Another artist worth reading

Jack Tworkov in his Provincetown studio. Photo by © Arnold Newman, for an article written by Robert Hatch, "At The Tip Of Cape Cod" July, 1961 issue of Horizon.Via the Provincetown Artist Registry.

Jack Tworkov in his Provincetown studio. Photo by © Arnold Newman, for an article written by Robert Hatch, "At The Tip Of Cape Cod," July 1961 issue of Horizon.Via the Provincetown Artist Registry.

Owing to its timeless insights about artmaking and life, art teachers traditionally assign Ashcan School painter Robert Henri’s 1923 collection of writing,  The Art Spirit, to beginning painters. The newly-released collection, The Extreme of the Middle: Writings of Jack Tworkov, seems destined to be another such classic. Edited and annotated by painter Mira Schor, the 500-page book includes letters, lectures, journal entries, and published essays from the 1930s to the 1980s in which Tworkov intersperses unpretentious philosophical inquiry with progress reports from the studio. One of the primary players among the New York School painters in the 1950s, Tworkov recognized that his ideas were often at odds with prevailing theories. Nevertheless, he was committed to teasing out not what he ought to believe, but what he actually believed. The book is rooted in Tworkov’s era, which spanned the rise and decline of American painting, and manages to entertain readers with amusing anecdotes about his famous cohort while also imparting wisdom gained from a lifetime spent in the studio. Here are some excerpts.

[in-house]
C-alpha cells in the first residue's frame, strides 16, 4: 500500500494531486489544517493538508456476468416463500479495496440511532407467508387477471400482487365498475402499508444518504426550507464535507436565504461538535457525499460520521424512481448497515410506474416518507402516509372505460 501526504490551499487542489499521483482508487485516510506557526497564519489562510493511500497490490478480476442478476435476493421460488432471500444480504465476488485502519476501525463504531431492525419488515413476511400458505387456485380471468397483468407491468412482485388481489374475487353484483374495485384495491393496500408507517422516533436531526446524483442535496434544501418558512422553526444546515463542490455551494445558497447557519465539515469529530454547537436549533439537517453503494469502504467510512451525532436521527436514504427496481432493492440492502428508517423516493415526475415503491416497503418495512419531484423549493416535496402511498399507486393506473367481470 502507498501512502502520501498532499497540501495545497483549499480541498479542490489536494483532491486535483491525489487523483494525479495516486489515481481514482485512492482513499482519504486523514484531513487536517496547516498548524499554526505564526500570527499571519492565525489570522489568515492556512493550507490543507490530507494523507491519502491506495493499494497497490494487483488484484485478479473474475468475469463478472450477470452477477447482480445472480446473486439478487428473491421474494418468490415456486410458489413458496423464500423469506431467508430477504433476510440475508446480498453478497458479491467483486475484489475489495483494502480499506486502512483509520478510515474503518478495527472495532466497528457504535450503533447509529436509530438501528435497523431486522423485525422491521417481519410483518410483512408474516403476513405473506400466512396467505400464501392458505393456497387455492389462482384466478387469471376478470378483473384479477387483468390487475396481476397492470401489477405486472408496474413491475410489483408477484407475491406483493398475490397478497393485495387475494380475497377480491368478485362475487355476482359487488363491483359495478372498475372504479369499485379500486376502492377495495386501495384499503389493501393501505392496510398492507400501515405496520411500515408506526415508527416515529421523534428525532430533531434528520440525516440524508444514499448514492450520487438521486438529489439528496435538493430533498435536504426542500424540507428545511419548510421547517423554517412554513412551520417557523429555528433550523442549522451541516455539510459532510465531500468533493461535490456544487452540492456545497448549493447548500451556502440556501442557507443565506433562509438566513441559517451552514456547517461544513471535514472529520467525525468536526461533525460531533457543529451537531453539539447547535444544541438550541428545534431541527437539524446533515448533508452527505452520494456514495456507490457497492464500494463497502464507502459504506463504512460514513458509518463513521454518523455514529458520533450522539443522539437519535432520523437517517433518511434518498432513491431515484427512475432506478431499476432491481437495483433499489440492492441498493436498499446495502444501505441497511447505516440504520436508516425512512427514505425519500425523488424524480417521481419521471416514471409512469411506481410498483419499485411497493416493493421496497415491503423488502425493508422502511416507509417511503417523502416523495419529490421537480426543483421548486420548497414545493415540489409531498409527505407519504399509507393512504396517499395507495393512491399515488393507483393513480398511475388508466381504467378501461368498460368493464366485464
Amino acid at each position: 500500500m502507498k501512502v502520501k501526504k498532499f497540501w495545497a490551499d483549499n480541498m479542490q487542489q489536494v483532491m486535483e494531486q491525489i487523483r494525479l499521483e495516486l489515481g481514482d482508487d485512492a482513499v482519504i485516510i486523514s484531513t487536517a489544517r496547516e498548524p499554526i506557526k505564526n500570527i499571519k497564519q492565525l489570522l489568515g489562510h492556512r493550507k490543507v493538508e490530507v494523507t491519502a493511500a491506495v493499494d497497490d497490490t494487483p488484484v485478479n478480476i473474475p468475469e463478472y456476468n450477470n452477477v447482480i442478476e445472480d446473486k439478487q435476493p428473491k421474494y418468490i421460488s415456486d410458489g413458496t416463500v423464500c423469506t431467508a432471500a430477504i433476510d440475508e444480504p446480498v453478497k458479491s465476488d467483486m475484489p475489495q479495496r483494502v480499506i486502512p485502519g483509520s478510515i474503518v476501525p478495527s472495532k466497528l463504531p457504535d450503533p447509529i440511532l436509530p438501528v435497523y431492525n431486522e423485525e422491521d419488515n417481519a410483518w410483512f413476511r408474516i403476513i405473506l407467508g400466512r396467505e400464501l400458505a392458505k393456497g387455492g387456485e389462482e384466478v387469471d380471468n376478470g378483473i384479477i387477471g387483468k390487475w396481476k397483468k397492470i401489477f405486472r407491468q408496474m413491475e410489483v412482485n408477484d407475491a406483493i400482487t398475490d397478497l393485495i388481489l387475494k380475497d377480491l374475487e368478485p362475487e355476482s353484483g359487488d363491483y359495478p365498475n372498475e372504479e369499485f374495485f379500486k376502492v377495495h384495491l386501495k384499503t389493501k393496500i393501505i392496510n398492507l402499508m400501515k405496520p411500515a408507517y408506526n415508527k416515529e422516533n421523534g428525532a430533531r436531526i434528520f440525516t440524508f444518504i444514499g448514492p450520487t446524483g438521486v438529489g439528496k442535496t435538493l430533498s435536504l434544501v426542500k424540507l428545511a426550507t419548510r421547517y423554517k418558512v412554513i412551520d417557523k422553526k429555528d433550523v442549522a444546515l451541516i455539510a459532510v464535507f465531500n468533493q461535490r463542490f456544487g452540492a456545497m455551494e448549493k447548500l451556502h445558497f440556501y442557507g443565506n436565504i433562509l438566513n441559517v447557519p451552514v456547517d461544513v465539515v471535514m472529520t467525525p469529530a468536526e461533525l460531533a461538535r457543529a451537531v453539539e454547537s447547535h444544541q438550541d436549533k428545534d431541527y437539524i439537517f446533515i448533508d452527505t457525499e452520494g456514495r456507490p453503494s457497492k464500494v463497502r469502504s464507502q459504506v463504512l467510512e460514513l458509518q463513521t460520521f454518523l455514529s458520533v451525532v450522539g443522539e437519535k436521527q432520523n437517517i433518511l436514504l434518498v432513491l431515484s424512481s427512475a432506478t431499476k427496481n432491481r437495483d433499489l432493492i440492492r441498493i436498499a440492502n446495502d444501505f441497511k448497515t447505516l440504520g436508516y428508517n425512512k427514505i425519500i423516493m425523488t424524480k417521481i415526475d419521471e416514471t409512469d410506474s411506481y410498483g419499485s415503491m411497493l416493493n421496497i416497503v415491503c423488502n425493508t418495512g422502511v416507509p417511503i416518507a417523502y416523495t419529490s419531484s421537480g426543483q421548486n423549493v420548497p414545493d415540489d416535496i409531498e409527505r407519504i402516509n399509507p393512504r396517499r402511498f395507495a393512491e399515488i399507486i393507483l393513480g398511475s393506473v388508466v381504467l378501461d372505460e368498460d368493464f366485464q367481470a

“Every art can only say what the medium allows it to say. Every change in medium is a change in content. A painter knows that what was originally suggested by charcoal can never be said in paint. If you paint you say one thing. If you stain you say another. If you paste, you say still another. By the time you use a computer you will say an utterly different thing—that’s why painting will go on…” Feb. 12, 1967

“Among artists much more sure of their seeing, there is a much more instantaneous agreement on the worth of a painting than there is among laymen. It is interesting to note and compare the artist’s positive tone in speaking of a painting and the layman’s hesitativeness and vagueness. The layman is vague because he is guessing, because he does not see as fast, or at all [what], the artist sees….” October 16, 1961

“My main problem at Yale [Tworkov chaired the Art Department 1963-1969] was to establish the degree of my responsibility and authority. To smother the fights of the faculty, which mostly was between Chaet and Peterdi on the one hand and Albers followers on the other…” November 19, 1963

“A Mr. Slesinger from the Guggenheim Foundation called to say that I’ve been awarded a fellowship. Because of the mail strike they could not mail the award. So Wally [his wife] went to the office to pick it up. What is strange is that Motherwell and Geldzahler are on the jury, two people I have no high regard for….” March 20, 1970

“There was a time when painters could ignore what critics said about painting,  since it was agreed that they did not know what they were talking about. Now it is no longer true. Critics have caught up with painting. They are talking sense about it. And that is perhaps what is wrong with painting. Painting needs once more to go beyond ABC.” Feb. 12, 1967

An exhibition of Tworkov’s paintings, organized by Jason Andrew and the Estate of Jack Tworkov, will be at the UBS Art Gallery, New York, NY, August 13-November 13, 2009.


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